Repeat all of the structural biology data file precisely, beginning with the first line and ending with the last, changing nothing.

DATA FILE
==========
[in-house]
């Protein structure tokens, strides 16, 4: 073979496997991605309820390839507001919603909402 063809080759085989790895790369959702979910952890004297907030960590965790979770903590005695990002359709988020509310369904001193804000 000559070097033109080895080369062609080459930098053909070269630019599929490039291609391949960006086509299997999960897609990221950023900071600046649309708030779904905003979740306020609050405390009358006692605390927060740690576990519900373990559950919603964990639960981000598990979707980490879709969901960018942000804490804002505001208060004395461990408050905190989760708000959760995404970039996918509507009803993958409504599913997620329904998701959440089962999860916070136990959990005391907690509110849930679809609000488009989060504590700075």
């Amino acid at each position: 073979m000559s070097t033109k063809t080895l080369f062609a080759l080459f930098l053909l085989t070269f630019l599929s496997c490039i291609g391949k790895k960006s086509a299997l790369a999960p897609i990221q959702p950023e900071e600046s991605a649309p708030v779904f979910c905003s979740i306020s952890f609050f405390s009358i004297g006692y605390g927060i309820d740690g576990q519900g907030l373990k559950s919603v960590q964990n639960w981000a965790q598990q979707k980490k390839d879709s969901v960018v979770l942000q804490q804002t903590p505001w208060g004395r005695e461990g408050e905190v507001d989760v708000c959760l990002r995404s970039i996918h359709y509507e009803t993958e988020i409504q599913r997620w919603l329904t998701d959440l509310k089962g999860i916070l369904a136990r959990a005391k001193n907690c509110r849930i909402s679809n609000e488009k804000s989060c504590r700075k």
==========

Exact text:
[in-house]
């Protein structure tokens, strides 16, 4: 073979496997991605309820390839507001919603909402 063809080759085989790895790369959702979910952890004297907030960590965790979770903590005695990002359709988020509310369904001193804000 000559070097033109080895080369062609080459930098053909070269630019599929490039291609391949960006086509299997999960897609990221950023900071600046649309708030779904905003979740306020609050405390009358006692605390927060740690576990519900373990559950919603964990639960981000598990979707980490879709969901960018942000804490804002505001208060004395461990408050905190989760708000959760995404970039996918509507009803993958409504599913997620329904998701959440089962999860916070136990959990005391907690509110849930679809609000488009989060504590700075």
């Amino acid at each position: 073979m000559s070097t033109k063809t080895l080369f062609a080759l080459f930098l053909l085989t070269f630019l599929s496997c490039i291609g391949k790895k960006s086509a299997l790369a999960p897609i990221q959702p950023e900071e600046s991605a649309p708030v779904f979910c905003s979740i306020s952890f609050f405390s009358i004297g006692y605390g927060i309820d740690g576990q519900g907030l373990k559950s919603v960590q964990n639960w981000a965790q598990q979707k980490k390839d879709s969901v960018v979770l942000q804490q804002t903590p505001w208060g004395r005695e461990g408050e905190v507001d989760v708000c959760l990002r995404s970039i996918h359709y509507e009803t993958e988020i409504q599913r997620w919603l329904t998701d959440l509310k089962g999860i916070l369904a136990r959990a005391k001193n907690c509110r849930i909402s679809n609000e488009k804000s989060c504590r700075k």